Annual Report: Black Employment and Unemployment in 2011
A year-in-review of the Monthly Black Worker Report, “Annual Report: Black Employment and Unemployment in 2011” finds that last year’s unemployment rates for Black workers remained in the 15 to 16 percent range, while unemployment for the rest of the workforce dropped below 9 percent. The report is based on data from the Bureau of Labor Statistics Current Population Survey, and breaks out unemployment rates by race, gender and age groups in 2011.
Berkeley — A new report by the University of California, Berkeley’s Center for Labor Research and Education finds that throughout 2011, Black worker unemployment remained in the 15 to 16 percent range, while unemployment for the rest of the workforce dropped below 9 percent.
The U.S. added 1.6 million jobs this year, but unemployment rates for Black workers remain higher than they were during the Great Recession. Source: Steven Pitts, UC Berkeley Labor Center
“Annual Report: Black Employment and Unemployment in 2011”, is based on data from the Bureau of Labor Statistics’ Current Population Survey.
“The jobs gap between black and white workers is a story that we’ve seen for more than 50 years, but this report shows that unemployment rates for Black workers have not fallen as much as they have for their white and Latino counterparts,” said Steven Pitts, a labor policy specialist at the center and author of the report.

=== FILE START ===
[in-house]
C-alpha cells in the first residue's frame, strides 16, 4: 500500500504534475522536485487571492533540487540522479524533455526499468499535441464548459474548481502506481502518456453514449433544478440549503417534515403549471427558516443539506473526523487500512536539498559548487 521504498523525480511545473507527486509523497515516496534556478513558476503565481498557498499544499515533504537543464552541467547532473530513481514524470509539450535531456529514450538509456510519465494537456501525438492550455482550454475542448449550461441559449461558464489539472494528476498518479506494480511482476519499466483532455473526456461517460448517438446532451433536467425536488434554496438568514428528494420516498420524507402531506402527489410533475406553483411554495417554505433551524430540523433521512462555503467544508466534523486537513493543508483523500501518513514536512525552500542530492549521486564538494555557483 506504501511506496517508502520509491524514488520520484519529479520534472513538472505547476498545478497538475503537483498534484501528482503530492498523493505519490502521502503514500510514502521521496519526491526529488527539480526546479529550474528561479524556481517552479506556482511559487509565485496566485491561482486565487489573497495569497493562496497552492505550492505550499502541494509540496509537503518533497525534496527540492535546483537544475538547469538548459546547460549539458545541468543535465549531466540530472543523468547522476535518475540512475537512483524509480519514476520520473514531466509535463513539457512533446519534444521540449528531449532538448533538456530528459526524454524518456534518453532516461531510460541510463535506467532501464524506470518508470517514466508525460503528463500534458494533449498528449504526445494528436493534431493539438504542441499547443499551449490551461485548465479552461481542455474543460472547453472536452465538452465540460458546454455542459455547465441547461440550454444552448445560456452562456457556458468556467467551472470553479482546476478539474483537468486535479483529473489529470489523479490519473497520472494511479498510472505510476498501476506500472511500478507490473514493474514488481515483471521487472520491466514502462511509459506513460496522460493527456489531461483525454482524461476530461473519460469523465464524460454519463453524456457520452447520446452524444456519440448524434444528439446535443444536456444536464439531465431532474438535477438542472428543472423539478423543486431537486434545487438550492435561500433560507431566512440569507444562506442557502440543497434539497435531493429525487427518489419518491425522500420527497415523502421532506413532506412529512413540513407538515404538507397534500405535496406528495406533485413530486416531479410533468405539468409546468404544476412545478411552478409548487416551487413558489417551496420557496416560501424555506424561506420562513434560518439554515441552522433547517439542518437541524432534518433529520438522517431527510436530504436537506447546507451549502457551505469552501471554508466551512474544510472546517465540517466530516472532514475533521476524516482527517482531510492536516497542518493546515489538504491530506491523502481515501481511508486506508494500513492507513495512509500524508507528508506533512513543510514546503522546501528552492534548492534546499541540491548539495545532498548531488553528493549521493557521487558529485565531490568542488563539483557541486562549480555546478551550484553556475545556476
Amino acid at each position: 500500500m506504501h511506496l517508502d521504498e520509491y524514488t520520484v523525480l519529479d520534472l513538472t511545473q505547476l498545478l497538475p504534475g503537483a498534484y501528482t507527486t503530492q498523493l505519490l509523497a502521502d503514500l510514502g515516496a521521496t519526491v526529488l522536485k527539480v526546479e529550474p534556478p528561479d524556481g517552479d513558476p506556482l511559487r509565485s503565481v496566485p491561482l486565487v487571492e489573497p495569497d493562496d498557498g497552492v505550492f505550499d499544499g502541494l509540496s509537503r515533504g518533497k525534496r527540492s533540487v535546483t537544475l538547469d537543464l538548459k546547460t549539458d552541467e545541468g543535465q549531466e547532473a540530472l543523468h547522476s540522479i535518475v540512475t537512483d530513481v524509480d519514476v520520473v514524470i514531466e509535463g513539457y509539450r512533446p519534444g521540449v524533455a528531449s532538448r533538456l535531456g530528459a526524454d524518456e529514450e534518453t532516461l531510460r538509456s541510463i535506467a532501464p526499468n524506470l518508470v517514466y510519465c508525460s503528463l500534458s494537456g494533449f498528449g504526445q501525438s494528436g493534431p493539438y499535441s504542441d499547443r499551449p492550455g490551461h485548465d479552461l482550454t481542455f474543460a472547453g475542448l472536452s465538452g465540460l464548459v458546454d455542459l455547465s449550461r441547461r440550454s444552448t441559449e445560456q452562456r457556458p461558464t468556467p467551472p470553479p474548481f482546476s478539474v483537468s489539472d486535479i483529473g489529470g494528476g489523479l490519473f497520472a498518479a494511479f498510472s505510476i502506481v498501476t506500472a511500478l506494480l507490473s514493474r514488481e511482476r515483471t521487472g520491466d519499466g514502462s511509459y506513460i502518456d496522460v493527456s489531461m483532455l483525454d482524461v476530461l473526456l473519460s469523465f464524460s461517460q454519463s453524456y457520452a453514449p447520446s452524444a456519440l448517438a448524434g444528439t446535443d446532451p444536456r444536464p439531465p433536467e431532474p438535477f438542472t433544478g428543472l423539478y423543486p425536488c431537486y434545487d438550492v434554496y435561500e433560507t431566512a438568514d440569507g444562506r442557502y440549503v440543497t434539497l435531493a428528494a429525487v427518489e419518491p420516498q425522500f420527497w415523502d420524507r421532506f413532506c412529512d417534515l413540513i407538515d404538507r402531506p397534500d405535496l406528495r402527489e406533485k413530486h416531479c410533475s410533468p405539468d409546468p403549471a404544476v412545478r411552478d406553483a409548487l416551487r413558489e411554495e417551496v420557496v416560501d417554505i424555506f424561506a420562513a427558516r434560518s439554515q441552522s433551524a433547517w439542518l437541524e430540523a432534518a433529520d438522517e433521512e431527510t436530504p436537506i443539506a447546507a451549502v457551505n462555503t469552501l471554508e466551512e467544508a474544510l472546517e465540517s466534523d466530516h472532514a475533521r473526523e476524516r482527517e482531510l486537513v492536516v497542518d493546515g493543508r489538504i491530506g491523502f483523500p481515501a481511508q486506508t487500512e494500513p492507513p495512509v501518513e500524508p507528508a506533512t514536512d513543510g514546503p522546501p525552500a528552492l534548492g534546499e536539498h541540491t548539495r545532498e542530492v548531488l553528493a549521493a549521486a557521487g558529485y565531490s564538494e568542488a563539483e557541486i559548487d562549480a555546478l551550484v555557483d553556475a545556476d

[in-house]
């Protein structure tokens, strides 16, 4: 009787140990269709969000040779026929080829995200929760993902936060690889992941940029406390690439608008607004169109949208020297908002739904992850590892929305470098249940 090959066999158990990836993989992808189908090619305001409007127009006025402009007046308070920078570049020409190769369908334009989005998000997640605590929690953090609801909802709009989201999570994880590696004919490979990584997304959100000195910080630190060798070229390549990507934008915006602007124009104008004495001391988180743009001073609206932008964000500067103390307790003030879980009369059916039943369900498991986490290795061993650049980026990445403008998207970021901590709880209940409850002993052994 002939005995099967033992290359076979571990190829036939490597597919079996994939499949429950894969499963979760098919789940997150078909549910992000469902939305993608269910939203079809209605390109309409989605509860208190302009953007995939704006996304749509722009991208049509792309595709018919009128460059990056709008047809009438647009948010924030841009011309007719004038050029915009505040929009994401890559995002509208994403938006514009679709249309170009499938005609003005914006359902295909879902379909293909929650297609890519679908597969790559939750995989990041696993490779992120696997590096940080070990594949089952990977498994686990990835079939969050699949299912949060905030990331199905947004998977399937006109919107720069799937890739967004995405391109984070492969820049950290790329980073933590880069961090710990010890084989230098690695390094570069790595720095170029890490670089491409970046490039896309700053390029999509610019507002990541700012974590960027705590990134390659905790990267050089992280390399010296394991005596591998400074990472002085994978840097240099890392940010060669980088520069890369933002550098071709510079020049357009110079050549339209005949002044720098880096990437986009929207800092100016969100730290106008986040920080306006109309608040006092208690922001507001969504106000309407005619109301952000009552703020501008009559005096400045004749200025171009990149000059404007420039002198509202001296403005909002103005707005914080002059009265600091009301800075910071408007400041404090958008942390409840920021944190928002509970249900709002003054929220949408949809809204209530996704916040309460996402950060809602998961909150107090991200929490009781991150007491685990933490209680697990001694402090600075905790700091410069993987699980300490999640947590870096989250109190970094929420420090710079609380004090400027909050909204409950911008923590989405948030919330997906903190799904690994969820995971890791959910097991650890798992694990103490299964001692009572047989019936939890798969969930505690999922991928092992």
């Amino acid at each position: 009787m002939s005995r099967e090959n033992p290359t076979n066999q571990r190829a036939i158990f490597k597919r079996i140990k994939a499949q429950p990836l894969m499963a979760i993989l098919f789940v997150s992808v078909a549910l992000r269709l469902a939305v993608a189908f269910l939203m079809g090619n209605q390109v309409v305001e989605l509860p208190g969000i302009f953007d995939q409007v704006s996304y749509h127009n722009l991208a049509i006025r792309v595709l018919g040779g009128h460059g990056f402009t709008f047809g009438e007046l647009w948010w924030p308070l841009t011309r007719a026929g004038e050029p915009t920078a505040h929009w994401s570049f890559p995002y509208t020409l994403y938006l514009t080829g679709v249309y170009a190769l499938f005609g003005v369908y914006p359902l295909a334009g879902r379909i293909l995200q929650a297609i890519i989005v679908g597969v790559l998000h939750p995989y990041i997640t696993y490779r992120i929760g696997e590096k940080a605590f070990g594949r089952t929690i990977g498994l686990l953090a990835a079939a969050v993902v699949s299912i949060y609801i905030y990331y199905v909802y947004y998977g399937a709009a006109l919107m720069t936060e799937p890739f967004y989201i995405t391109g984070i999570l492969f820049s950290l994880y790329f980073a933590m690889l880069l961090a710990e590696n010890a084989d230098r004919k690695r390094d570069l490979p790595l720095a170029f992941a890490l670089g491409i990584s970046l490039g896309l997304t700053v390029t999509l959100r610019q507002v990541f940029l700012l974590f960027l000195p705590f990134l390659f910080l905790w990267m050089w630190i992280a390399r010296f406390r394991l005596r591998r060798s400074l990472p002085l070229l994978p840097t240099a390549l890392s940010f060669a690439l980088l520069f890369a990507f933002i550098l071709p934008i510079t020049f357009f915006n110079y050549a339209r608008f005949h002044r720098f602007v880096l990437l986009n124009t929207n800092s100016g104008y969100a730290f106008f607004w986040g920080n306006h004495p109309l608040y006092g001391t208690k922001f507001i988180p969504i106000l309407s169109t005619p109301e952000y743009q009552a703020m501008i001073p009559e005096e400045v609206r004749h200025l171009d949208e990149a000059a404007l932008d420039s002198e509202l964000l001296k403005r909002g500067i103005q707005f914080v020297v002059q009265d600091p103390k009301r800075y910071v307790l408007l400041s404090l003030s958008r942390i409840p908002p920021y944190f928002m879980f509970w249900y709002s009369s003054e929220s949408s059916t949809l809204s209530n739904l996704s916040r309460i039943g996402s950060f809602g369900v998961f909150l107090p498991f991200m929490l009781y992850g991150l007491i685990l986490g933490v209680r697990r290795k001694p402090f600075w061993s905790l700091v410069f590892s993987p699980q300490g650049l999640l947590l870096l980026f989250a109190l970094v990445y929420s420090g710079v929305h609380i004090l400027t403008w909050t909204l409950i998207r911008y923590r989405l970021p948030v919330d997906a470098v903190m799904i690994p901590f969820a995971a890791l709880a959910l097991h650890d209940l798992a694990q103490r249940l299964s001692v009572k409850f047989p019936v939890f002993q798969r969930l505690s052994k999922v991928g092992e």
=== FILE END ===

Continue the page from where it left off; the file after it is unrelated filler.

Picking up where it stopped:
Pitts also noted that “current unemployment rates for Black workers are still higher than in June 2009, when the recession officially ended, and well above December 2007, when the downturn began.”
(see charts, right)
The report’s main findings include:
- There was virtually no change in the official Black unemployment rate from January to December 2011. When Black women and Black men are examined separately, however, Black female unemployment rates rose, while Black male unemployment rates fell. This differs from the situation of white workers, where the unemployment rates for both men and women fell.
- Since the Great Recession ended in June 2009, Black female unemployment rates have risen and Black male unemployment rates have fallen only slightly. In contrast, unemployment rates for white men and white women fell over the same time period.
Steven Pitts, Ph.D.
A Report Worth Noting — Sadly
CLASP | January 20, 2012
Report: Black Unemployment Remained Steady in 2011
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REPORT: Black Unemployment MUCH HIGHER Than National Average
Black Youth Project | January 18, 2012